The new commute: A case of the manic Tuesdays

As offices adopt hybrid work models, rush hour, cars, and roads as we knew them will never be the same.

Tomorrow’s commute won’t be like yesterday’s

We’ve seen that miles-driven returned to pre-pandemic levels for a few months now. But, driving just as much doesn’t mean driving in the same way. Today’s commute doesn’t look like the classic nine to five that we once knew, and the way people commute will continue to change.

The return to office has major implications for traffic patterns and much more. Don’t be confused by recent headlines of companies pushing for the traditional work-from-office model. There will be just as many companies adopting more flexible structures as employees have proven a desire and ability to function remotely.

Signals in the driving data reveal the broader story of a shifting commute

In a world with more fully or partially remote workers, signals in data from Arity’s Hindsight 2020 Report underscore the nuances of the commute as it is now—and as it will be. While miles driven have returned to prior levels, the way people are using their cars is different.

  • Peak travel times: Historical rush-hour windows are not as congested, and the frequency of trips taken on late weekend nights is still significantly fewer. In fact, midday trips during the week have increased the most.
  • Aggressive driving behaviors: Aggressive acceleration and braking trended downward, suggesting that the decrease in driving during historical peak commuting times may be allowing people to travel in a more leisurely manner.
  • Extreme speeding: Speeding increased on average. Through most of 2020, there were increased instances of extreme speeding greater than 80 mph.
  • Distracted Driving Results in Collisions: Distracted driving continues to plague roads. Arity’s latest data shows one in four drivers use their phones nearly five times an hour, making them 70% more likely to be in a collision than the average driver. And at extreme speeds, collisions are far more damaging.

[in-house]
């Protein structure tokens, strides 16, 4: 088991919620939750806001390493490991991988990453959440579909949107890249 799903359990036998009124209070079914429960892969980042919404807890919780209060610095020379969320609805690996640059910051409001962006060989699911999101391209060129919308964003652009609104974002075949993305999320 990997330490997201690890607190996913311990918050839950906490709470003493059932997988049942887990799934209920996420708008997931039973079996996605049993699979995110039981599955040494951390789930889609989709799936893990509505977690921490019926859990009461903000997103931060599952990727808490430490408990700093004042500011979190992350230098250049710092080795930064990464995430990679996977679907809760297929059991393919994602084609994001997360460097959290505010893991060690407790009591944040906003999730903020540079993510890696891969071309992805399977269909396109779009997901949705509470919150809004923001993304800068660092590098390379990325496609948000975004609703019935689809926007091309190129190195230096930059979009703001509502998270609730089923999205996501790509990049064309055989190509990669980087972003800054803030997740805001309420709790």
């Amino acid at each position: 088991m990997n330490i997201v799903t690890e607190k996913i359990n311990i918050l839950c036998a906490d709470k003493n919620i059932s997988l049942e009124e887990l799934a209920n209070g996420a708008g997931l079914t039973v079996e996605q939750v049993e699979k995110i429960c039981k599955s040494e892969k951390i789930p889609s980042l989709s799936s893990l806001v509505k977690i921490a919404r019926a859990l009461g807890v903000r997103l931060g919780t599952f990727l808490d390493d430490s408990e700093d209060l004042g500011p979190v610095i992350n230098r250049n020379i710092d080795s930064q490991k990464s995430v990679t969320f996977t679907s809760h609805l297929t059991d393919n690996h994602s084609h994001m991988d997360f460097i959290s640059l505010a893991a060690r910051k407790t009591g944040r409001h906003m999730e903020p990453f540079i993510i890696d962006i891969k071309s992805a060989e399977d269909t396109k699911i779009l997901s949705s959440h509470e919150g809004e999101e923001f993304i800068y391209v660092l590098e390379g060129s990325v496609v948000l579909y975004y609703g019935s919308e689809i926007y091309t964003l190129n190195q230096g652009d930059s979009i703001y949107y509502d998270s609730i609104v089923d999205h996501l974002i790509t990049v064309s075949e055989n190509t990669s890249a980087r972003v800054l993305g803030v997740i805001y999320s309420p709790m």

Expect changes in traffic patterns, roadway safety, advertising segments, auto insurance needs, and more

As companies adopt policies that include remote work days, small shifts of driving patterns can have meaningful impacts on things like miles driven, frequency of collisions, and much more.

  • Shorter commutes, expanded communities: While some cities may see less rush-hour congestion, congestion outside of city centers could increase as commutes become shorter. However, there are more mid-day trips as people leverage the flexibility in their new work hours. At the same time, community services in these exurban areas could, in turn, expand to accommodate the influx of residents and put pressure on critical infrastructure.
  • Roadway maintenance funding challenges: As people make fewer trips to the office, infrastructure is top of mind for city planners, but the trucking industry continues to be relied upon, and does the lion’s share of damage to roadways. If municipalities see less revenue from gas taxes, those infrastructure projects may need new revenue sources to get completed.
  • More niche times to advertise: Pre-pandemic advertisers targeted commuters during morning and evening rush hour, and the nearly $15 billion radio ad industry was just a portion of it. Without that old cadence, advertisers now must turn to more sophisticated targeting insights to understand where consumers are and when. They’ll need to segment consumers into more niche audiences like midday drivers, overnight shifters, or Monday remoters.
  • Longer car life expectancies, more severe collisions: Cars driven with less aggressive braking and accelerating will have longer life expectancies. However, the increase in extreme speeds and frequently distracted driving behavior means collisions are more severe, totaling cars more often and making repairs more complicated. Insurers will need more sophisticated methods for accurately pricing insurance based on actual driving behaviors, and after-market auto-shops can look at collision data to prepare for service requests.

As we look at these commute elements there are, of course, some unknowns. As people return to the office, keep an eye out for reactions as people get reacquainted with their commutes. Will they feel they are wasting time in traffic and change when, or how often, they commute? Or will we return to our pre-pandemic commutes? Will the late night trips return to prior levels, or will there be a more permanent shift towards evenings at home, since now we’ve all perfected our homemade pizza with that new pizza oven. As always, signals in the data will show us the answer.

If you’re interested in leveraging Arity’s mobility data and analytics to tap into the future of the commute, we would love to partner with you.

Headshot of Gary Hallgren
Gary Hallgren
Gary’s love of the automotive industry started early, with his first car being a 1975 Chevy Monte Carlo. Today he still owns a 20-year-old Dodge. Gary hires great leaders and aligns on the vision and strategy for Arity, also known as “President."